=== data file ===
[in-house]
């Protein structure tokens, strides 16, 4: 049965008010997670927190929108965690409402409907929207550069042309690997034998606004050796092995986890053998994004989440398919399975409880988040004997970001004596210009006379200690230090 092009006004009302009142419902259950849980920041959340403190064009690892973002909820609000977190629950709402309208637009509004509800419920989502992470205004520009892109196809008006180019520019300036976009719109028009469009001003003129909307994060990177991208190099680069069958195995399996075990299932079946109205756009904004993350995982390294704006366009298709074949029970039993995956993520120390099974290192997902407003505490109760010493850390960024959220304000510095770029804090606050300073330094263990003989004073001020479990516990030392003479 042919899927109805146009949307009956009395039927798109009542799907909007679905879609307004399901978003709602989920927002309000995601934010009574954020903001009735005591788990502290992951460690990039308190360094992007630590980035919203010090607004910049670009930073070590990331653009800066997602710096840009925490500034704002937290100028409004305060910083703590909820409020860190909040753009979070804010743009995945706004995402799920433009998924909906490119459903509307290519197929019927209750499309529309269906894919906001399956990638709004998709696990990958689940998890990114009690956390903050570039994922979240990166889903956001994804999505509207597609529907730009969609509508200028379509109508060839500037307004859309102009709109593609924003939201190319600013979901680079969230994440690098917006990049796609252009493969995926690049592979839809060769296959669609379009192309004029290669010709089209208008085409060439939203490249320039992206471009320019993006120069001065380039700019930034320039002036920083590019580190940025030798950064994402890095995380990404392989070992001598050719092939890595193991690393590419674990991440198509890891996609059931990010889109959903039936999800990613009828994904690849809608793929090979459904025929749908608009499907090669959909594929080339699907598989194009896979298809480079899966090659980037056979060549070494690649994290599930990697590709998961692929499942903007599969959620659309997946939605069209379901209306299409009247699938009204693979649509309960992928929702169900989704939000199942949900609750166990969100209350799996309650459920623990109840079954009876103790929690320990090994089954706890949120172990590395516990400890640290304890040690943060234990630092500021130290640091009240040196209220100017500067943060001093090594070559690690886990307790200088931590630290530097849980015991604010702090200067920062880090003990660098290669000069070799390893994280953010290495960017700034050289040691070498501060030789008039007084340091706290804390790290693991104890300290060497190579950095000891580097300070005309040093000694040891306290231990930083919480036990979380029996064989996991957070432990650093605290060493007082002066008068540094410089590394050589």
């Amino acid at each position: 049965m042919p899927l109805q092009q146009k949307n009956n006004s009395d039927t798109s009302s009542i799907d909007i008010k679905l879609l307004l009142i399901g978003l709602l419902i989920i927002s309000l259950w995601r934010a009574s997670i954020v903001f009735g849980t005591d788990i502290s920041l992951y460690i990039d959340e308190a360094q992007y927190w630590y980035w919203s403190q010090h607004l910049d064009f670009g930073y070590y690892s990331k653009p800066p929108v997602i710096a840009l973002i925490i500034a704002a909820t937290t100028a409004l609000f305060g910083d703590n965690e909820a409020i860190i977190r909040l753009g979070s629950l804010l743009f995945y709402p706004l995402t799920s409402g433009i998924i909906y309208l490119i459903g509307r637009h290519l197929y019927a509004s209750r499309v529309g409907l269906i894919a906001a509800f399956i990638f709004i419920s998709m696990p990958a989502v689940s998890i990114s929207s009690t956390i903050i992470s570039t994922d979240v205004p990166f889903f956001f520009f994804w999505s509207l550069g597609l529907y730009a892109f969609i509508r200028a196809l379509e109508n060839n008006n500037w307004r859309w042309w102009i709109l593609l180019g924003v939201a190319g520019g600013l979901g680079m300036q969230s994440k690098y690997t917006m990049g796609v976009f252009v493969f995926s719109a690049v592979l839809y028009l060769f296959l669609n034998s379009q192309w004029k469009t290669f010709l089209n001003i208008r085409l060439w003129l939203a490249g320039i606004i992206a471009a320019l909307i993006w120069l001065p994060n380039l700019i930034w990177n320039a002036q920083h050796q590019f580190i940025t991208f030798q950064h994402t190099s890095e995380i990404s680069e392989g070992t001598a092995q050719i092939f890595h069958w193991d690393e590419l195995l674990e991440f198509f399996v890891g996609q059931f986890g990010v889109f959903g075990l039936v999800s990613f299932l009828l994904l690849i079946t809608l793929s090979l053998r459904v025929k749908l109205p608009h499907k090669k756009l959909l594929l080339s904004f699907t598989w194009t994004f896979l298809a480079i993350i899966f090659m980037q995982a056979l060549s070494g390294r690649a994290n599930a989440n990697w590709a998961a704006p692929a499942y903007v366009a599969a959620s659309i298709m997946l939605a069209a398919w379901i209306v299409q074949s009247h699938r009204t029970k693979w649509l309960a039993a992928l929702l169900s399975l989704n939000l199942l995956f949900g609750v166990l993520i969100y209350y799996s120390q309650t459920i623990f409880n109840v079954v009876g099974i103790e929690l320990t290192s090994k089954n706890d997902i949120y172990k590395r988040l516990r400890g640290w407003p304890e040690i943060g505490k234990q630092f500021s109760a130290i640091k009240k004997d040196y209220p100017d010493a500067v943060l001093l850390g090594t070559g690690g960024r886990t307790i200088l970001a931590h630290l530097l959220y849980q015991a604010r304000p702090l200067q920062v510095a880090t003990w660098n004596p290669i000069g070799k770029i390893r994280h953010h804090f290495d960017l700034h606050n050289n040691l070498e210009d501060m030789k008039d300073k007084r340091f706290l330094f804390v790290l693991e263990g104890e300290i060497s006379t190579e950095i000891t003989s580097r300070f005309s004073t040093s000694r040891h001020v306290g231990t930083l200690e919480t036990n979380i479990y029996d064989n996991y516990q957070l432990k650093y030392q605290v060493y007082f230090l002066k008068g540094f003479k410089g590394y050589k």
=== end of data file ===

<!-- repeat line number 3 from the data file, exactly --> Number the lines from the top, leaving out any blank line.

């Amino acid at each position: 049965m042919p899927l109805q092009q146009k949307n009956n006004s009395d039927t798109s009302s009542i799907d909007i008010k679905l879609l307004l009142i399901g978003l709602l419902i989920i927002s309000l259950w995601r934010a009574s997670i954020v903001f009735g849980t005591d788990i502290s920041l992951y460690i990039d959340e308190a360094q992007y927190w630590y980035w919203s403190q010090h607004l910049d064009f670009g930073y070590y690892s990331k653009p800066p929108v997602i710096a840009l973002i925490i500034a704002a909820t937290t100028a409004l609000f305060g910083d703590n965690e909820a409020i860190i977190r909040l753009g979070s629950l804010l743009f995945y709402p706004l995402t799920s409402g433009i998924i909906y309208l490119i459903g509307r637009h290519l197929y019927a509004s209750r499309v529309g409907l269906i894919a906001a509800f399956i990638f709004i419920s998709m696990p990958a989502v689940s998890i990114s929207s009690t956390i903050i992470s570039t994922d979240v205004p990166f889903f956001f520009f994804w999505s509207l550069g597609l529907y730009a892109f969609i509508r200028a196809l379509e109508n060839n008006n500037w307004r859309w042309w102009i709109l593609l180019g924003v939201a190319g520019g600013l979901g680079m300036q969230s994440k690098y690997t917006m990049g796609v976009f252009v493969f995926s719109a690049v592979l839809y028009l060769f296959l669609n034998s379009q192309w004029k469009t290669f010709l089209n001003i208008r085409l060439w003129l939203a490249g320039i606004i992206a471009a320019l909307i993006w120069l001065p994060n380039l700019i930034w990177n320039a002036q920083h050796q590019f580190i940025t991208f030798q950064h994402t190099s890095e995380i990404s680069e392989g070992t001598a092995q050719i092939f890595h069958w193991d690393e590419l195995l674990e991440f198509f399996v890891g996609q059931f986890g990010v889109f959903g075990l039936v999800s990613f299932l009828l994904l690849i079946t809608l793929s090979l053998r459904v025929k749908l109205p608009h499907k090669k756009l959909l594929l080339s904004f699907t598989w194009t994004f896979l298809a480079i993350i899966f090659m980037q995982a056979l060549s070494g390294r690649a994290n599930a989440n990697w590709a998961a704006p692929a499942y903007v366009a599969a959620s659309i298709m997946l939605a069209a398919w379901i209306v299409q074949s009247h699938r009204t029970k693979w649509l309960a039993a992928l929702l169900s399975l989704n939000l199942l995956f949900g609750v166990l993520i969100y209350y799996s120390q309650t459920i623990f409880n109840v079954v009876g099974i103790e929690l320990t290192s090994k089954n706890d997902i949120y172990k590395r988040l516990r400890g640290w407003p304890e040690i943060g505490k234990q630092f500021s109760a130290i640091k009240k004997d040196y209220p100017d010493a500067v943060l001093l850390g090594t070559g690690g960024r886990t307790i200088l970001a931590h630290l530097l959220y849980q015991a604010r304000p702090l200067q920062v510095a880090t003990w660098n004596p290669i000069g070799k770029i390893r994280h953010h804090f290495d960017l700034h606050n050289n040691l070498e210009d501060m030789k008039d300073k007084r340091f706290l330094f804390v790290l693991e263990g104890e300290i060497s006379t190579e950095i000891t003989s580097r300070f005309s004073t040093s000694r040891h001020v306290g231990t930083l200690e919480t036990n979380i479990y029996d064989n996991y516990q957070l432990k650093y030392q605290v060493y007082f230090l002066k008068g540094f003479k410089g590394y050589k």